Annie Owens [00:21:37] That's right.
Harry Litman [00:21:37] But I'd like to go back to -- and maybe Josh you can frame it for us -- Charlottesville. To people out there we have the basic recollection of the events there and the President's shocking ambivalence or on the one hand, on the other hand kind of reaction-- what legal opening did it provide you guys and how did you exploit it?
Josh Geltzer [00:22:06] Well let me tee it up and then turn things over to Mary who's really masterminded this litigation in Charlottesville and since then beyond. But the experience of that weekend was the horror of the news--.
Harry Litman [00:22:18] Remind us a little for people, give us the basic, uh--
Josh Geltzer [00:22:21] Yeah, so this is this is, you know, August 2017 and I think around the globe people watch as this, in some ways, quintessential city embodying American democracy right? This is a college town, the college is founded by Thomas Jefferson of all folks. And on its streets it's it's violence breaking out. It's, in a sense, rogue armies pitted against each other, fighting including with with some pretty serious weaponry at times. And Mary and I I remember coming into the office Monday morning, I think there were just three of us at that point at ICAP. We had just launched the week before with the filing of that amicus brief Mary talked about and then the bell reform case and we sat down a little bewildered and a lot chagrined by what we'd seen that weekend. Then we began to say, "it's not enough to just say the first amendment protects hateful speech." Though that's true. "And it's not enough to say that the Second Amendment protects in certain contexts the right to bear arms." Though that's true. "What more is there that law can do to try to push back on what we saw?" And maybe that's why I'll invite Mary to talk about it because she's the one who began to figure out an answer to that question.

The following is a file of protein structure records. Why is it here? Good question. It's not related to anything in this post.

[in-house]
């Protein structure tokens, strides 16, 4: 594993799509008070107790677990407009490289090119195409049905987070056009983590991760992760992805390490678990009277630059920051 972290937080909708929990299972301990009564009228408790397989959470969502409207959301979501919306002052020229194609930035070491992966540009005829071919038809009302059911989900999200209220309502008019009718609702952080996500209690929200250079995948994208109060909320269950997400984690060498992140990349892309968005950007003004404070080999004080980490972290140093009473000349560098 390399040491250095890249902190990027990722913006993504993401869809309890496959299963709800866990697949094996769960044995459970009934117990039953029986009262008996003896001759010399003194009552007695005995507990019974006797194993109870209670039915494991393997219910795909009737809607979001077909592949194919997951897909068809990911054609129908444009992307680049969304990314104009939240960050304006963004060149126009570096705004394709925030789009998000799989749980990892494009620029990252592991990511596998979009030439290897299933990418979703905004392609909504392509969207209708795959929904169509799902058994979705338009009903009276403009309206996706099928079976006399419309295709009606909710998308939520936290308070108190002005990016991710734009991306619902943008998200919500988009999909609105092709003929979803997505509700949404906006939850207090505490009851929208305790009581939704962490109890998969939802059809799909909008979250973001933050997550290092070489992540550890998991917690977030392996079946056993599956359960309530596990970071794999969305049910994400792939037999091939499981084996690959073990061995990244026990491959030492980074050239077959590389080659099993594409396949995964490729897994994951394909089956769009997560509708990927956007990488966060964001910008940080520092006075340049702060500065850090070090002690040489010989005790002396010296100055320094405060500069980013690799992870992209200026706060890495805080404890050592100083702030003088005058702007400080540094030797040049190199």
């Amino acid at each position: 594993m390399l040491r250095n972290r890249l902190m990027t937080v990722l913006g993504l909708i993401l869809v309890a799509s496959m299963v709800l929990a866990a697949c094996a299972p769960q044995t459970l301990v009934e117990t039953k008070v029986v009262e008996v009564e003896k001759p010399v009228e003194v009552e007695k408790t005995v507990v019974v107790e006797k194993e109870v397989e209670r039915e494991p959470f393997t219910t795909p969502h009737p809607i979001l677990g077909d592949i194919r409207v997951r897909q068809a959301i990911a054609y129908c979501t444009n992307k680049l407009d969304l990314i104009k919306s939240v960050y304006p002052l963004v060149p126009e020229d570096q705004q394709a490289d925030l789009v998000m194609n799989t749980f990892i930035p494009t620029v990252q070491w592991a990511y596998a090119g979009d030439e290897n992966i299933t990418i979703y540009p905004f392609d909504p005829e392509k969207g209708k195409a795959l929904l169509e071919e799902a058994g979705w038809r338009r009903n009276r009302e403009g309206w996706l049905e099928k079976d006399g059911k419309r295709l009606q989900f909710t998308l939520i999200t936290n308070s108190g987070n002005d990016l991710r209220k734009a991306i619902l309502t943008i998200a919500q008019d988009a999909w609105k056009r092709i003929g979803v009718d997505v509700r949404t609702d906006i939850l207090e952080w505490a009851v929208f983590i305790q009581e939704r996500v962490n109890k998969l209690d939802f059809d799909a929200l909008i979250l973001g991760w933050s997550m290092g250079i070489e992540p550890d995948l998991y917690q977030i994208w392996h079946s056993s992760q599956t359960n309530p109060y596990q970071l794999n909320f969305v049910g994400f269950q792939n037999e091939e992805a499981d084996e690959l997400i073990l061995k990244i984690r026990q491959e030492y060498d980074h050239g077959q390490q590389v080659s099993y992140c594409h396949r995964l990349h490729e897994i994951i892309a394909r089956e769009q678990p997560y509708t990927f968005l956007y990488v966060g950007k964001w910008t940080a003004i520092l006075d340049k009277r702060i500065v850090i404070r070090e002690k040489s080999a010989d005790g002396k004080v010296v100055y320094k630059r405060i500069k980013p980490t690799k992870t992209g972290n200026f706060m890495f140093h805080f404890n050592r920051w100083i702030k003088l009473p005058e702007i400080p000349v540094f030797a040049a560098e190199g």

Harry Litman [00:23:26] By the way how cool. There are three of you. Something like this just happened and you go in, like, well, why don't -- You're just making it into the sort of small time law firm but the huge kind of goals and you know basic mission of the Department of Justice.
Mary McCord [00:23:46] Well, you know one of the things I was outraged about as we watch James Field's ram his car into a group of counter protesters killing Heather Heyer and seriously seriously injuring dozens of others and having just been head of National Security a few months before. It's like, I know what this is. This is terrorism.